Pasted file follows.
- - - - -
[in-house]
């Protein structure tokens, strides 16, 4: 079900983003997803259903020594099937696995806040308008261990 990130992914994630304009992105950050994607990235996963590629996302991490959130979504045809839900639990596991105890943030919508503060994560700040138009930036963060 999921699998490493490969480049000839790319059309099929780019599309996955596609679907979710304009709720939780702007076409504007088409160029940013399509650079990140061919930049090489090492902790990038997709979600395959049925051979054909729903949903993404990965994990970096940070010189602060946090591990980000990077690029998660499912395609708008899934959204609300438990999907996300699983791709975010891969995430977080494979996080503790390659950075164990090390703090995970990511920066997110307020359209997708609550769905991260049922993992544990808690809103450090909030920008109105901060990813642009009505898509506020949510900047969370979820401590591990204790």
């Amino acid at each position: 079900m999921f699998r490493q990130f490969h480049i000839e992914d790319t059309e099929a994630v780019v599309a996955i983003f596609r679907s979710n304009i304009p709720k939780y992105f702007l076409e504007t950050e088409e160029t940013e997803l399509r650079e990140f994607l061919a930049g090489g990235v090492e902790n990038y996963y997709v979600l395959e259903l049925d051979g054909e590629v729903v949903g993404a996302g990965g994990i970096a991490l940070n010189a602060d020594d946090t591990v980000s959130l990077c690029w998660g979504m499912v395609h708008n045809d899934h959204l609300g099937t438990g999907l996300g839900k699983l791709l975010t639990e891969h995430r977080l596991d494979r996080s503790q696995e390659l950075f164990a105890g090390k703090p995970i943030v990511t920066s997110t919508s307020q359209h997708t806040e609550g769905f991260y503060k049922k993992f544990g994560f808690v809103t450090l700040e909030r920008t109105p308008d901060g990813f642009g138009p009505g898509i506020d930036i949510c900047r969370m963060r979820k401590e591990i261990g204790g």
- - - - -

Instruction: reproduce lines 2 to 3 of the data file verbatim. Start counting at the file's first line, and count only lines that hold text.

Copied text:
């Protein structure tokens, strides 16, 4: 079900983003997803259903020594099937696995806040308008261990 990130992914994630304009992105950050994607990235996963590629996302991490959130979504045809839900639990596991105890943030919508503060994560700040138009930036963060 999921699998490493490969480049000839790319059309099929780019599309996955596609679907979710304009709720939780702007076409504007088409160029940013399509650079990140061919930049090489090492902790990038997709979600395959049925051979054909729903949903993404990965994990970096940070010189602060946090591990980000990077690029998660499912395609708008899934959204609300438990999907996300699983791709975010891969995430977080494979996080503790390659950075164990090390703090995970990511920066997110307020359209997708609550769905991260049922993992544990808690809103450090909030920008109105901060990813642009009505898509506020949510900047969370979820401590591990204790």
């Amino acid at each position: 079900m999921f699998r490493q990130f490969h480049i000839e992914d790319t059309e099929a994630v780019v599309a996955i983003f596609r679907s979710n304009i304009p709720k939780y992105f702007l076409e504007t950050e088409e160029t940013e997803l399509r650079e990140f994607l061919a930049g090489g990235v090492e902790n990038y996963y997709v979600l395959e259903l049925d051979g054909e590629v729903v949903g993404a996302g990965g994990i970096a991490l940070n010189a602060d020594d946090t591990v980000s959130l990077c690029w998660g979504m499912v395609h708008n045809d899934h959204l609300g099937t438990g999907l996300g839900k699983l791709l975010t639990e891969h995430r977080l596991d494979r996080s503790q696995e390659l950075f164990a105890g090390k703090p995970i943030v990511t920066s997110t919508s307020q359209h997708t806040e609550g769905f991260y503060k049922k993992f544990g994560f808690v809103t450090l700040e909030r920008t109105p308008d901060g990813f642009g138009p009505g898509i506020d930036i949510c900047r969370m963060r979820k401590e591990i261990g204790g």